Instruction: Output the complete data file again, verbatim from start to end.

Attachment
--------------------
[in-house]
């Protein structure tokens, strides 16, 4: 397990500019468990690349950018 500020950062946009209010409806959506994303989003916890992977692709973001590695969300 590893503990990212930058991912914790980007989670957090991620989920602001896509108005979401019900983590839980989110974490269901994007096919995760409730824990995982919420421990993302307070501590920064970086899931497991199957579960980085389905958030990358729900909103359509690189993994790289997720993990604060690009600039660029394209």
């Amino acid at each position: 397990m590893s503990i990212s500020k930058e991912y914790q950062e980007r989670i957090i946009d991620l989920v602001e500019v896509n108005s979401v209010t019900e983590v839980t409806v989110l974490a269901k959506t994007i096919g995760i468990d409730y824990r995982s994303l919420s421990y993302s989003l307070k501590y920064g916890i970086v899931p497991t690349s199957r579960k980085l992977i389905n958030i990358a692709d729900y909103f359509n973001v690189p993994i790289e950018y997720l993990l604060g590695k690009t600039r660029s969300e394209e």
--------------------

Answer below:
[in-house]
């Protein structure tokens, strides 16, 4: 397990500019468990690349950018 500020950062946009209010409806959506994303989003916890992977692709973001590695969300 590893503990990212930058991912914790980007989670957090991620989920602001896509108005979401019900983590839980989110974490269901994007096919995760409730824990995982919420421990993302307070501590920064970086899931497991199957579960980085389905958030990358729900909103359509690189993994790289997720993990604060690009600039660029394209």
């Amino acid at each position: 397990m590893s503990i990212s500020k930058e991912y914790q950062e980007r989670i957090i946009d991620l989920v602001e500019v896509n108005s979401v209010t019900e983590v839980t409806v989110l974490a269901k959506t994007i096919g995760i468990d409730y824990r995982s994303l919420s421990y993302s989003l307070k501590y920064g916890i970086v899931p497991t690349s199957r579960k980085l992977i389905n958030i990358a692709d729900y909103f359509n973001v690189p993994i790289e950018y997720l993990l604060g590695k690009t600039r660029s969300e394209e």